The nation’s 10 power utilities will lose a combined ¥4.4 trillion if all 50 of their commercial nuclear reactors are decommissioned this fiscal year, sources said Monday.
Estimates by the Ministry of Economy, Trade and Industry say that four of the utilities, including Tokyo Electric Power Co., would enter a capital deficit as the decommissioning caused liabilities to exceed assets, the unnamed sources said. Tepco already faces staggering redress costs for the triple meltdown at its Fukushima No. 1 plant and is facing partial nationalization.
Although any decommissioning would take several years —even if a reactor is only being retired — the cost of the government actually dropping atomic power would translate into a ¥4.4 trillion hit on the utilities.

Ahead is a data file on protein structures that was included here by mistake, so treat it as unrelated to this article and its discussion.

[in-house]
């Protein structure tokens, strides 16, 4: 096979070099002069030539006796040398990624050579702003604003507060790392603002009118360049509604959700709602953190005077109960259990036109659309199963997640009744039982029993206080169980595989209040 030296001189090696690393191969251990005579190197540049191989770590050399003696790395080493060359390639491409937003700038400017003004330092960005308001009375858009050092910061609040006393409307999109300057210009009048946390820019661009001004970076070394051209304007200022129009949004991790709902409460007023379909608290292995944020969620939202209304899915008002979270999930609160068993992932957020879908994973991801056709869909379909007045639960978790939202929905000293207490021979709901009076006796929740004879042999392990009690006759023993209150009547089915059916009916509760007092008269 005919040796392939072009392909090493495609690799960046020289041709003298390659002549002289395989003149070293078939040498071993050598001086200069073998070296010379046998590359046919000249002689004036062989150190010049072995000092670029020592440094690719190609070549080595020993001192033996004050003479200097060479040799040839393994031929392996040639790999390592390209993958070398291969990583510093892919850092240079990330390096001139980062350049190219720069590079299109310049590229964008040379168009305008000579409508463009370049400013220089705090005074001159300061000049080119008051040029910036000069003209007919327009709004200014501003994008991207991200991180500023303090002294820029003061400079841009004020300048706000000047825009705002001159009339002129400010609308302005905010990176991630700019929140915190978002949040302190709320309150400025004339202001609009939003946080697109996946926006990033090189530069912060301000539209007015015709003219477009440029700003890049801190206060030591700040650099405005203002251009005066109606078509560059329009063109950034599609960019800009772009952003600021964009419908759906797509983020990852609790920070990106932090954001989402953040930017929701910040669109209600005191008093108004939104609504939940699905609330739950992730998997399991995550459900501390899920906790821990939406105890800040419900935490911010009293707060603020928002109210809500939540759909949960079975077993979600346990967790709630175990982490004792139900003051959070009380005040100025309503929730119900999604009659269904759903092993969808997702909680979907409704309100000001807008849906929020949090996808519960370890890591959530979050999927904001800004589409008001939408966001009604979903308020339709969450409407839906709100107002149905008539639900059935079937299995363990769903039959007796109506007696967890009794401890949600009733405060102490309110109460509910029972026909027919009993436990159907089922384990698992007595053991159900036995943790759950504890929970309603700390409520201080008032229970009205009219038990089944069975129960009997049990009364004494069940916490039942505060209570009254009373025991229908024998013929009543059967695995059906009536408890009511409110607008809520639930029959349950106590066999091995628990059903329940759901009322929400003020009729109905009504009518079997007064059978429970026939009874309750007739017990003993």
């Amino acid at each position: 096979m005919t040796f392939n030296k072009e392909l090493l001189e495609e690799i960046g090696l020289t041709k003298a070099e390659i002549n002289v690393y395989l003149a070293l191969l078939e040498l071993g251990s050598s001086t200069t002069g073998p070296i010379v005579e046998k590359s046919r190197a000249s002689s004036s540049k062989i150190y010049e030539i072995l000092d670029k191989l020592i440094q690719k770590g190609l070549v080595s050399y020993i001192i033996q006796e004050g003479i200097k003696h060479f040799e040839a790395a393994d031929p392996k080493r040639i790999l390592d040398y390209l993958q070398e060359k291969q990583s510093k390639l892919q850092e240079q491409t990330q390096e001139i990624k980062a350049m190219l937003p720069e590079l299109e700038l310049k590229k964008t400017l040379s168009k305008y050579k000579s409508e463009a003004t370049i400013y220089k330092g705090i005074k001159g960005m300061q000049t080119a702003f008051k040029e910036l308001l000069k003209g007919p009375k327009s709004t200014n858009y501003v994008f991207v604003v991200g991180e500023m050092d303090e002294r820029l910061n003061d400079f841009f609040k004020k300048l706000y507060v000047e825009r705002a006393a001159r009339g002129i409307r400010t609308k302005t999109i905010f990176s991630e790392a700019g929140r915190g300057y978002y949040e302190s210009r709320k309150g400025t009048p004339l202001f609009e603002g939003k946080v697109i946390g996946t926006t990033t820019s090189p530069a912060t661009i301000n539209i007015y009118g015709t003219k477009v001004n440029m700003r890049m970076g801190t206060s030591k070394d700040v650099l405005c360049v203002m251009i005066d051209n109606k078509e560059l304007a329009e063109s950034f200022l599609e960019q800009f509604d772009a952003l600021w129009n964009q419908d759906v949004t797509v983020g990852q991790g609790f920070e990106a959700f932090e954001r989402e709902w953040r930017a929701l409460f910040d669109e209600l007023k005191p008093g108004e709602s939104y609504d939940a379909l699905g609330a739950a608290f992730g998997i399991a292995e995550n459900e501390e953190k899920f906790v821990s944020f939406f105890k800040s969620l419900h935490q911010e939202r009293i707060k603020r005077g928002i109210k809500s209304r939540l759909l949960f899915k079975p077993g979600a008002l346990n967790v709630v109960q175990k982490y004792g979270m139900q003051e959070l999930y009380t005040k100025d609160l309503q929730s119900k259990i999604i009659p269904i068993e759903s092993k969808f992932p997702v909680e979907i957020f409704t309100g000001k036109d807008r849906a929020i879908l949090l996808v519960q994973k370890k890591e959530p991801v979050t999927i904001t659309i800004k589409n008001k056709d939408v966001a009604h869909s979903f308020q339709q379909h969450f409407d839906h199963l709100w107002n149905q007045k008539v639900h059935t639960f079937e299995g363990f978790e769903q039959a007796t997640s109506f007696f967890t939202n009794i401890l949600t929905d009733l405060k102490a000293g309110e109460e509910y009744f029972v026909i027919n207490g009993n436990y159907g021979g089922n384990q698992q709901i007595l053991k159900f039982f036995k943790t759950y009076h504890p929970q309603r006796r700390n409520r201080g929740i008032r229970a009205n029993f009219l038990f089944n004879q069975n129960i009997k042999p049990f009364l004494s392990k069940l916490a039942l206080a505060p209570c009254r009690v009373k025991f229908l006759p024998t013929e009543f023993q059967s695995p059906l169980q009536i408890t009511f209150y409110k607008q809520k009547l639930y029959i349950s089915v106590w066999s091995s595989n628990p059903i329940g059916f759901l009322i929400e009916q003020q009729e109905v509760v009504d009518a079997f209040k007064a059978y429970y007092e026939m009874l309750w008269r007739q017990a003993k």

Before the nuclear crisis triggered by human mismanagement and the March 2011 megaquake and tsunami, nuclear power supplied about 30 percent of the nation’s electricity when all reactors were running.
METI’s estimates were compiled at the request of lawmakers of the Democratic Party of Japan, including former Prime Minister Naoto Kan, the sources said.
The losses include about ¥3.2 trillion from the depreciation of the reactors’ facilities and nuclear fuel, and about ¥1.2 trillion from “shortages in reserves” due to decommissioning costs, they said.
Tepco, which has 13 reactors excluding the four at Fukushima No. 1 that are defunct, would suffer the biggest loss of ¥1.150 trillion, according to the estimates.
Kepco, which has 11 reactors, would see a loss of ¥631.8 billion, followed by Tohoku Electric Power Co. at ¥497 billion.
Tepco, Tohoku Electric, Hokkaido Electric Power Co. and Japan Atomic Power Co. would enter capital deficit, while the combined assets of the 10 would fall 75 percent to ¥1.463 trillion.